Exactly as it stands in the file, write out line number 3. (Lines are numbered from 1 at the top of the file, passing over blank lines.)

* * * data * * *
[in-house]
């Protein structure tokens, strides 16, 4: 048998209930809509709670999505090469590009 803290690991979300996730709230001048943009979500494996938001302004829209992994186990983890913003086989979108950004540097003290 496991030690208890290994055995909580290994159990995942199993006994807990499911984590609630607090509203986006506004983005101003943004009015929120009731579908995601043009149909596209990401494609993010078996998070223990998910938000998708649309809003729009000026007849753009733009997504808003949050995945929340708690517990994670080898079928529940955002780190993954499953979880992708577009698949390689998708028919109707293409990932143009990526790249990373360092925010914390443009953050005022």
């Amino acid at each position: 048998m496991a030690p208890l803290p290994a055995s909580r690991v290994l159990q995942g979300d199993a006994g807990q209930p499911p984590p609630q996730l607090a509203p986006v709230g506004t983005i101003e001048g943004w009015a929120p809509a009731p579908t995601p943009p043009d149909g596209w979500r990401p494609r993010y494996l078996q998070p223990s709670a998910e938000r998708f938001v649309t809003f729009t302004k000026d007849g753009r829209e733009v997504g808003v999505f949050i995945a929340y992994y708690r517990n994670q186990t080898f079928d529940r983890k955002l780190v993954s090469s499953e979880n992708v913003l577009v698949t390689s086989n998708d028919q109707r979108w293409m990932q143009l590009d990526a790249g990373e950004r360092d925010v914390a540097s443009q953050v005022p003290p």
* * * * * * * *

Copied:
């Amino acid at each position: 048998m496991a030690p208890l803290p290994a055995s909580r690991v290994l159990q995942g979300d199993a006994g807990q209930p499911p984590p609630q996730l607090a509203p986006v709230g506004t983005i101003e001048g943004w009015a929120p809509a009731p579908t995601p943009p043009d149909g596209w979500r990401p494609r993010y494996l078996q998070p223990s709670a998910e938000r998708f938001v649309t809003f729009t302004k000026d007849g753009r829209e733009v997504g808003v999505f949050i995945a929340y992994y708690r517990n994670q186990t080898f079928d529940r983890k955002l780190v993954s090469s499953e979880n992708v913003l577009v698949t390689s086989n998708d028919q109707r979108w293409m990932q143009l590009d990526a790249g990373e950004r360092d925010v914390a540097s443009q953050v005022p003290p």